The Confederate Rose, Hibiscus mutablis, is a member of the hibiscus family which includes both the tropical hibiscus and the hardier Rose of Sharon. It is a fast growing perennial considered to be a large bush or a small multi-stemmed tree. The plant roots easily from cuttings, has few pests and grows vigorously during the summer. Once established it is drought resistant. The blooms appear in late summer into the fall and it seems as though these remarkable flowers change color almost overnight.

The Confederate Rose likes full sun, well-drained , slightly acid soil. It grows as a multi-branched shrub or a small deciduous tree with low branches which can get up to 12 feet tall and wide so allow room for expansion.  It is hardy in zone 8-10 and will die back with the first hard freeze but return in spring getting larger each year.

Water Confederate rose generously, thoroughly soaking the plant’s root zone, and then wait a few days before watering again. The plant requires plenty of water, especially during warm summer weather, and dry soil may cause the leaves to turn yellow. However, consistently soggy soil may cause diseases such as mildew and rot.
Feed the plant every other week, using a high-potassium, water-soluble fertilizer with a ratio such as 12-4-18. Apply the fertilizer according to the label’s specifications. Always water deeply immediately after applying fertilizer.
Remove spent blooms as soon as they fade to prevent the Confederate rose from going to seed too early.
• Mulch the shrub in autumn to moderate soil temperature and moisture during the winter months. Use 2 to 4 inches of a mulch such as pine needles, dry leaves or bark. Rake the mulch away from the trunk, as the mulch may attract pests that damage the wood.
• Prune in November or December. Prune weak growth and damaged or diseased wood. Remove branches that are crossing, crowding or rubbing on other branches.
• Protect the plant from whiteflies, which often infests Confederate rose, causing the leaves to turn yellow and drop off. Treat blackflies, along with the sooty molds that often accompanies the pests, with a horticultural oil spray. Water the plants before applying the oil spray so the oil evaporates quickly. Avoid applying the oil spray on hot, sunny days.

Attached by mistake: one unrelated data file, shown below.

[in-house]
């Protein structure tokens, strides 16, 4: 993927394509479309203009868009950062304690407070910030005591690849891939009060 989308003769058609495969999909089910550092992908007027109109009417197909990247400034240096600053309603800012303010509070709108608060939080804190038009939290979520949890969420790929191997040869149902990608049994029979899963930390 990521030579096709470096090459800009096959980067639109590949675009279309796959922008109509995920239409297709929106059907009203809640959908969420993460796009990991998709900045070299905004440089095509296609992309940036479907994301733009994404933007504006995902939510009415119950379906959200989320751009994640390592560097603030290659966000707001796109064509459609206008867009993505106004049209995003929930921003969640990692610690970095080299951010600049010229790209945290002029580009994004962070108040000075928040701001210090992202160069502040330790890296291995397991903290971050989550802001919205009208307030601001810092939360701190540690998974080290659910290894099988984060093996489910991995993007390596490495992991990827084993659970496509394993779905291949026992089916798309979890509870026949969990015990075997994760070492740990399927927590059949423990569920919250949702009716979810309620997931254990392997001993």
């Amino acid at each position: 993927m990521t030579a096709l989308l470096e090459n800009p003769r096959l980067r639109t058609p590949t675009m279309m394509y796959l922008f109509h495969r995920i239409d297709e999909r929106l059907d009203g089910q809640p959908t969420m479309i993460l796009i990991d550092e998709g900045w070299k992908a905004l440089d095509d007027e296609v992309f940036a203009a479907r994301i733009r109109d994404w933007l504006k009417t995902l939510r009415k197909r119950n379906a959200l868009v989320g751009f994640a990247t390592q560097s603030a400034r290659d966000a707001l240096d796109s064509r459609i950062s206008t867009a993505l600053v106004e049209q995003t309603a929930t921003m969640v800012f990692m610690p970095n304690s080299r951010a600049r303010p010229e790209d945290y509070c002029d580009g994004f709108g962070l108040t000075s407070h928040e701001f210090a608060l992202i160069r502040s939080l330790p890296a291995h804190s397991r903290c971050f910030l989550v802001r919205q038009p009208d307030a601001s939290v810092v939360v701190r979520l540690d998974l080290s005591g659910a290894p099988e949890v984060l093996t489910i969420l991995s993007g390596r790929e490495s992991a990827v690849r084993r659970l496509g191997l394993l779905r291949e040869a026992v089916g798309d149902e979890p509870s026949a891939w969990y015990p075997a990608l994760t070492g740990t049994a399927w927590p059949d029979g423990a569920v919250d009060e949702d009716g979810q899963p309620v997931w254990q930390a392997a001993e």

Cultivating Is Easy
Confederate Rose roots easily from cuttings, especially in the spring. Plant pencil-sized cuttings in a mixture of 1 part peat moss and 3 parts sand. Keep the container warm and moist. Roots usually appear in four to five weeks. Wait a few more weeks for the roots to mature and then move the new plant into a larger container or plant it in its permanent outdoor home.

 

Perennials All Season Long

Perennial flowers bloom year after year making them a gardener’s dream. But unlike annuals, which bloom all season long, perennials tend to bloom a short amount of time, anywhere from 4-8 weeks. With their short bloom time, they can make a dramatic entrance every year. Planting one or two varieties might make you long for the long blooming annuals, but if we can figure out how to make dramatic entrances over and over, perennial gardens can be very rewarding. By this we mean using a number of different varieties that have alternating bloom times during the spring summer and fall.  Take a look at the following perennials.  You can see the seasons in which they bloom and a few of their delightful attributes.

Looking at perennials in person can be fun too! Stop by today and see the many gorgeous perennials we have! 

 

Homestead Verbena
 Bloom Time:
The longest blooming perennial – from spring to summer.
Light: Full Sun or Light Shade
Water: Tolerates Drought
Zones 4-8
Groundcover; looks great in containers

 

Armeria
Bloom Time:
Mid-Spring, Late Spring
Light: Full Sun or Part Shade
Water: Tolerates Drought
Zones 4-8
Groundcover; Tolerates Salt

   

Asiatic Lily (Lilium)
Bloom Time:
Midsummer
Light: Full Sun
Water: Keep Soil Moist
Zones 4-8
Good Cut Flower

 
Aster
Bloom Time:
Late Summer, Fall
Light: Full Sun
Water: Tolerates Drought
Zones 5-10
Attracts Butterflies, Good Cut Flower
  Astilbe
Bloom Time:
Late Spring, Summer
Light: Shade or Part shade
Water: Keep Soil Moist
Zones 4-9
Good Cut Flower
   
Balloon Flower (Platycodon)
Bloom Time: Midsummer, Late Summer
Light: Full Sun
Water: Keep Soil Moist
Zones 3-8
Easy to Grow; Blooms Profusely
   
Black-Eyed Susan (Rudbeckia)
Bloom Time:
Late Summer, Early Autumn
Light: Full Sun
Water: Tolerates Drought
Zones 3-7
Attracts Butterflies, Blooms Profusely
   

Blanketflower (Gaillardia)
Bloom Time:
Foliage: Late Spring, Summer, Autumn
Light: Full Sun
Water: Tolerates Drought
Zones 3-9
Attracts Butterflies, Easy to Grow, Flowers Profusely

  Bleeding Heart (Dicentra)
Bloom Time:
Spring
Light: Shade or Part Shade
Water: Keep Soil Moist
Zones 3-8
Easy to Grow
  Butterfly Bush (Buddleia)
Bloom Time:
Summer, Autumn
Light: Sun
Water: Tolerates Drought
Zones 5-10
Attracts Butterflies, Easy to Grow, Fragrant Flowers
Candytuft (Iberis)
Bloom Time:
Early Spring, Mid-Spring
Light: Full Sun
Water: Tolerates Drought
Zones 3-8
Blooms Profusely
  Clematis
Bloom Time: Late Spring, Summer, Early Autumn
Light: Full Sun
Water: Tolerates Drought
Zones 3-8
Vine
   
Coneflower (Echinacea)
Bloom Time: Summer, Early Autumn
Light: Full Sun
Water: Tolerates Drought
Zones 3-8
Attracts Butterflies, Good Cut Flower
   
Coral bells (Heuchera)
Foliage Appeal:
Spring, Summer, Autumn
Light: Shade to Part Shade
Water: Keep Soil Moist
Zones 4-8
Easy to Grow
   
Coreopsis
Bloom Time: Summer, Early Autumn
Light: Full Sun